Over the last year or so you’ve probably heard all about SSL certificates. Even a leading Bank has a TV advert telling people to only trust websites that are showing as ‘secure.’ Businesses should now consider issuing an SSL certificate to their websites to make sure they comply, or you could lose visitors and enquiries as they will consider your website untrusted.
What is an SSL Certificate and how does it work?
To help you understand what an SSL certificate is, I will go back to the very basics of a website address (often known as a URL). A web address is usually made up of something like…
You will notice at the beginning the http://, this is the protocol in which the website is served to the browser. The data transmitted is transported in a plain text file and insecurely. Of course what this means to the visitor is any data transferred either way, for example bank details are then vulnerable, and very prone to eavesdropping attacks.
By using an SSL certificate on your website the beginning bit of your website address will include an ’s’ after the http. This is a sign that your website is secured with an SSL certificate.
The SSL certificate installed on your website helps secure your visitor data, and yours by fully encrypting the data that is transmitted. If you use a modern, up-to-date browser, you will notice a green padlock, which shows your website is secure. Like this:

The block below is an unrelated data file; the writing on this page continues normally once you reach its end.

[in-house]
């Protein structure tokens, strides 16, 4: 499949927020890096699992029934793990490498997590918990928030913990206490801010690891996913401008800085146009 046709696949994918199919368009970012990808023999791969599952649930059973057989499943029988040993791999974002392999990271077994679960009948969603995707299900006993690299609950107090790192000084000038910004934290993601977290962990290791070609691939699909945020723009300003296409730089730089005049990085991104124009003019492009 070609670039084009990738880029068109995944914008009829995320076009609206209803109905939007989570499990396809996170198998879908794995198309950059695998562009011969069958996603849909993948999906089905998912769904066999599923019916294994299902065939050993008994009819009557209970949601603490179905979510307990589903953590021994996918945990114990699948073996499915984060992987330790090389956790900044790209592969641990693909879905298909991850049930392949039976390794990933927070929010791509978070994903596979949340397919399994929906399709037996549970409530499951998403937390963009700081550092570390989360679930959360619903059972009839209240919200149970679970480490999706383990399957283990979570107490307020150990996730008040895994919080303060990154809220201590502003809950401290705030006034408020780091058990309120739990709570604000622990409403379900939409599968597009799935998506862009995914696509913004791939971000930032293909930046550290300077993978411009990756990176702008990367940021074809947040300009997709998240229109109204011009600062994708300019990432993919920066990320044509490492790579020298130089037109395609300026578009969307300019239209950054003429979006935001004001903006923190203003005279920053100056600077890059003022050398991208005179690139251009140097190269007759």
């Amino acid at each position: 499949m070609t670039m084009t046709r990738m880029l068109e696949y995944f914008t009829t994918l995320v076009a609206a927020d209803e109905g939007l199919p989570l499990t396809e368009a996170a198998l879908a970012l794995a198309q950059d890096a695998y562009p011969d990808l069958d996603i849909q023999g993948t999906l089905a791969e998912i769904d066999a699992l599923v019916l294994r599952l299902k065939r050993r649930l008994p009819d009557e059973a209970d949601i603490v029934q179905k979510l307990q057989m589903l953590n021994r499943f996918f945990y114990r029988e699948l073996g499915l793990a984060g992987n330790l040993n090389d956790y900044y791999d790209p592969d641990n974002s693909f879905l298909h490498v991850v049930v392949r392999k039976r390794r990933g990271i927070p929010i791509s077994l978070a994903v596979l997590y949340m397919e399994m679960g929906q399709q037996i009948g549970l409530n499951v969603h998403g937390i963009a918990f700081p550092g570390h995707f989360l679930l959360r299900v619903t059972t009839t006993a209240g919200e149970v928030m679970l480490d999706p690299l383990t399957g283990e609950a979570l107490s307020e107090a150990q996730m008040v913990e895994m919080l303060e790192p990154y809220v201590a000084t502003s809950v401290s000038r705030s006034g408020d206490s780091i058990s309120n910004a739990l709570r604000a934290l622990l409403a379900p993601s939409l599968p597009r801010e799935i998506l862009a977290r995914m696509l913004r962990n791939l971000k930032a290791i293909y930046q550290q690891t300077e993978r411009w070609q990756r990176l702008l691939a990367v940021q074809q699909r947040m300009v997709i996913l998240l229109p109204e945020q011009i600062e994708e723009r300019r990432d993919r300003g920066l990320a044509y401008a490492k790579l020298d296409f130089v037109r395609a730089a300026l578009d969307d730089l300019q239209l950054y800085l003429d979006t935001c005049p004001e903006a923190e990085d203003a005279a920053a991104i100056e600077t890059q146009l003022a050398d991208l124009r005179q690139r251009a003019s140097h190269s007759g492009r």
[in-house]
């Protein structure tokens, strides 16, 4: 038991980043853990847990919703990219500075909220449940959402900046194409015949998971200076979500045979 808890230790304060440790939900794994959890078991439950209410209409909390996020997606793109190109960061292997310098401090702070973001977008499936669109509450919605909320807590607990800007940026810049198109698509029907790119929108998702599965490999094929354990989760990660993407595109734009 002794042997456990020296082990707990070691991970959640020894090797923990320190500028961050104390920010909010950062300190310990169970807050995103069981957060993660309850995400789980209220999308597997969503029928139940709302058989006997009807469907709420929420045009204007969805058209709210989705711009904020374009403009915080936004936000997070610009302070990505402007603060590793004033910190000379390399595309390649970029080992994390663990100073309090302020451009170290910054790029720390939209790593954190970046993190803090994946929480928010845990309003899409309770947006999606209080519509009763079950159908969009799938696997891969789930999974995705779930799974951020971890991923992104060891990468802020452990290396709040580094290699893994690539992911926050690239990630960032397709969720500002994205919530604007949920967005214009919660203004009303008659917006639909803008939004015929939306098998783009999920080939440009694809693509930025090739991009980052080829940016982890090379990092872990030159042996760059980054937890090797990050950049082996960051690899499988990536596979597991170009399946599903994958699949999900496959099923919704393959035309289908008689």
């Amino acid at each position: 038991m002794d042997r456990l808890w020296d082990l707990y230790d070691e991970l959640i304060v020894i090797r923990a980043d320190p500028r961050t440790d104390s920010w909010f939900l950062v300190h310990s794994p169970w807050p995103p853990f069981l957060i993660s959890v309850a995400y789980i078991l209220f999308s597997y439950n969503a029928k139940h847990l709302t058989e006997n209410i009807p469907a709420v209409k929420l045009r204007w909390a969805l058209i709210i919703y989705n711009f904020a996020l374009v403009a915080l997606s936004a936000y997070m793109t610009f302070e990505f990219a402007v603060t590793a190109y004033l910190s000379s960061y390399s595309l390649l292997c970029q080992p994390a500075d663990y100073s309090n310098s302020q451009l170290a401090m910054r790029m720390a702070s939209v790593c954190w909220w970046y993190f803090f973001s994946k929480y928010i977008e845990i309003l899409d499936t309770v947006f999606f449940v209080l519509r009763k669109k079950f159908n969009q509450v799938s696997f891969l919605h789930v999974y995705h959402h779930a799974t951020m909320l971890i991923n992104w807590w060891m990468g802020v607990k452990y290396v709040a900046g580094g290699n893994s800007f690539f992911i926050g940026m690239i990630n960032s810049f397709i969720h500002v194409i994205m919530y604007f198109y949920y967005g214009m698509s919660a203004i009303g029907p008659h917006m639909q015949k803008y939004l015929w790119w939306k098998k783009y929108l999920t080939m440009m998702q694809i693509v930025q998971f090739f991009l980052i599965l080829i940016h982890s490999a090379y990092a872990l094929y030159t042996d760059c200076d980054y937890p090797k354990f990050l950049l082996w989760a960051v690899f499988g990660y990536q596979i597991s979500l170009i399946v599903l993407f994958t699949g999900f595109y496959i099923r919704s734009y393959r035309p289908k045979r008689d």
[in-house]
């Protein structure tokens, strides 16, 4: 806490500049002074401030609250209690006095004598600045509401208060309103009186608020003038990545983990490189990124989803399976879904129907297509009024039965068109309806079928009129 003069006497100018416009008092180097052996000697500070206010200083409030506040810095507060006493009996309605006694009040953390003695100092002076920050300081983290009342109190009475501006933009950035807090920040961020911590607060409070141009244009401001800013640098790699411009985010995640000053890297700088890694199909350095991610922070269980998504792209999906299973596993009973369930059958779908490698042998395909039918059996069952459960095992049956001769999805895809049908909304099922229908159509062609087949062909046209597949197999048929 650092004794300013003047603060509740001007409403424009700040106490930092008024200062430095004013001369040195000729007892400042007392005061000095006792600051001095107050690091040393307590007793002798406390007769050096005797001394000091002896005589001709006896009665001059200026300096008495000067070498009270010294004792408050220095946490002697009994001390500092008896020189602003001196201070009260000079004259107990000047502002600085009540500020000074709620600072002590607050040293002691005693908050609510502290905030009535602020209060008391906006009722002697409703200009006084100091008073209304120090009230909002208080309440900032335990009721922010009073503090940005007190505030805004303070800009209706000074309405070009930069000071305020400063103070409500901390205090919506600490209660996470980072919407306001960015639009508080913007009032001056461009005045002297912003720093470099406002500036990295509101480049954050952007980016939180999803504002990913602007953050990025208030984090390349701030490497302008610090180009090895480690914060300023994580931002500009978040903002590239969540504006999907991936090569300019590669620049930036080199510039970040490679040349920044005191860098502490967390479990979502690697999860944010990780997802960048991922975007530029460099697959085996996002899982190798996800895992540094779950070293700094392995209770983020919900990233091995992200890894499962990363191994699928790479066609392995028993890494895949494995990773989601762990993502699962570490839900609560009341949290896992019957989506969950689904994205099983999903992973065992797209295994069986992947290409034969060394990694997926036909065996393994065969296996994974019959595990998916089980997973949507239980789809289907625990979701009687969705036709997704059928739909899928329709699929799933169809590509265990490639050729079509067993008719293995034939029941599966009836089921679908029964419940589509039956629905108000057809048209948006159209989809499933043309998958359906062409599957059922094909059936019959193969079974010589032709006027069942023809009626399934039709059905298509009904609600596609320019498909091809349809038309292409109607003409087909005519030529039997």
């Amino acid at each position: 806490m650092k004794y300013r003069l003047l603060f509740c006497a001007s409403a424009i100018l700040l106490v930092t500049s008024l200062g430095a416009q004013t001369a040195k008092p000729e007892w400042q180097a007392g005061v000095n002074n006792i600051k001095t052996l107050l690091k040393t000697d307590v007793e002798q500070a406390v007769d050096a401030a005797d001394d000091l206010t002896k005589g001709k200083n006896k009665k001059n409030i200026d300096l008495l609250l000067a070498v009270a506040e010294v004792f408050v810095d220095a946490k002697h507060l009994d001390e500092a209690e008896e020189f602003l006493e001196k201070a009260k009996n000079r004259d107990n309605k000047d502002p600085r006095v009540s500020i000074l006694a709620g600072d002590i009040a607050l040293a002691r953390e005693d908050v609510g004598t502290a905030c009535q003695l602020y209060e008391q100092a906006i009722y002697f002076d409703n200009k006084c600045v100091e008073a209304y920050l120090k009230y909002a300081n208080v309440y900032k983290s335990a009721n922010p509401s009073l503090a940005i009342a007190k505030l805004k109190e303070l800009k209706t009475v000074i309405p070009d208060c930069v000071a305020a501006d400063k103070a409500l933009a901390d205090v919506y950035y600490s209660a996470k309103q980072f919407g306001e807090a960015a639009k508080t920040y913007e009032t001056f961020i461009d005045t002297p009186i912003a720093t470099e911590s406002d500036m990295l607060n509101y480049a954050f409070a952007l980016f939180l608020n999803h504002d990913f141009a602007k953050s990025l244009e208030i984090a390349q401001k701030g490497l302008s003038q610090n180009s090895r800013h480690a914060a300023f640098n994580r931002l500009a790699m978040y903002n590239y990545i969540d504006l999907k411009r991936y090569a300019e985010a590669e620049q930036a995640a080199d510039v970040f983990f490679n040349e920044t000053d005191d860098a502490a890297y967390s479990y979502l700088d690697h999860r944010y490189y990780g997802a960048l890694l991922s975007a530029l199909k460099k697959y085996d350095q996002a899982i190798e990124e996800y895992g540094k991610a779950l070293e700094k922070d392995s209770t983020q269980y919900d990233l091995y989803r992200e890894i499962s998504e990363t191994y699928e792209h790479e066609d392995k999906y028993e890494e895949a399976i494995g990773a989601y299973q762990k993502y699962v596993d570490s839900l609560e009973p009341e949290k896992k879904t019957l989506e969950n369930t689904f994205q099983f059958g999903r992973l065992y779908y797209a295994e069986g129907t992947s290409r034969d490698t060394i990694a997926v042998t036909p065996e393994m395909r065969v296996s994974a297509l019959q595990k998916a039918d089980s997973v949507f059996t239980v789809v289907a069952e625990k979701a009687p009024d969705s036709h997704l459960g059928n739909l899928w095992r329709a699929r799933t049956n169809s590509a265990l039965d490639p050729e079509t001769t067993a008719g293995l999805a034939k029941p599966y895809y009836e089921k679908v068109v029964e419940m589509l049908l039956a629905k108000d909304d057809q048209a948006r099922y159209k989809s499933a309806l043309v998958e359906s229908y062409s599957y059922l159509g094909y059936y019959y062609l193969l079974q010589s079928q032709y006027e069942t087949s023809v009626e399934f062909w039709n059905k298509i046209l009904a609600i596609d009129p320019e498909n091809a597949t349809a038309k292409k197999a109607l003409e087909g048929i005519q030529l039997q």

But what does an SSL actually do?
An SSL certificate can be used to secure almost any data on the internet. The main three security principles they cover are:
- Encryption – Helps protect data transmission both ways
- Authentication – It will scan and ensure you’re connected to the right server/website
- Data Integrity – It helps to ensure that the data requested either way is delivery securely.
Some companies offer free SSL’s, is it too good to be true?
Some providers of website hosting offer free SSL certificates to their customers. With everything that is free, there are some downsides that you should be aware of.
Fundamentally there are two types of SSL certificates available:
- Self-signed certificates
- SSL certificates from a trusted certificate authority
Most of the time, free SSL Certificates available are self-signed certificates. The problem with these SSL’s is that they do still encrypt some data, however some browsers do not recognise them, and treat them as untrusted. Equally, some even go to greater lengths, by showcasing a warning to website visitors. You can see an example below.
As a company, we would always recommend getting a fully encrypted, insured SSL certificate from a trusted authority like GlobalSign.
Can a free SSL ruin my Google Ranking?
Short answer, YES. Google do monitor SSL certificates, and back in 2014 Google announced that they would prioritise websites that had a valid SSL certificate. Recently within Google Search Console they have added a notice to websites that use self-signed certificates, to warn of the dangers.
Having a self-signed SSL isn’t going to be the only factor in lowering your website ranking, and it definitely isn’t going to be the most important, but as a company we always advise to invest in a trusted SSL certificate. Although any SSL is better then not having one at all, the dangers of a self-signed certificates could end up costing you a lot more in the long run, in lost visitors.
If you would like to talk to one of our Digital Specialists about your website SSL certificate, then please do get in touch on 0330 010 0321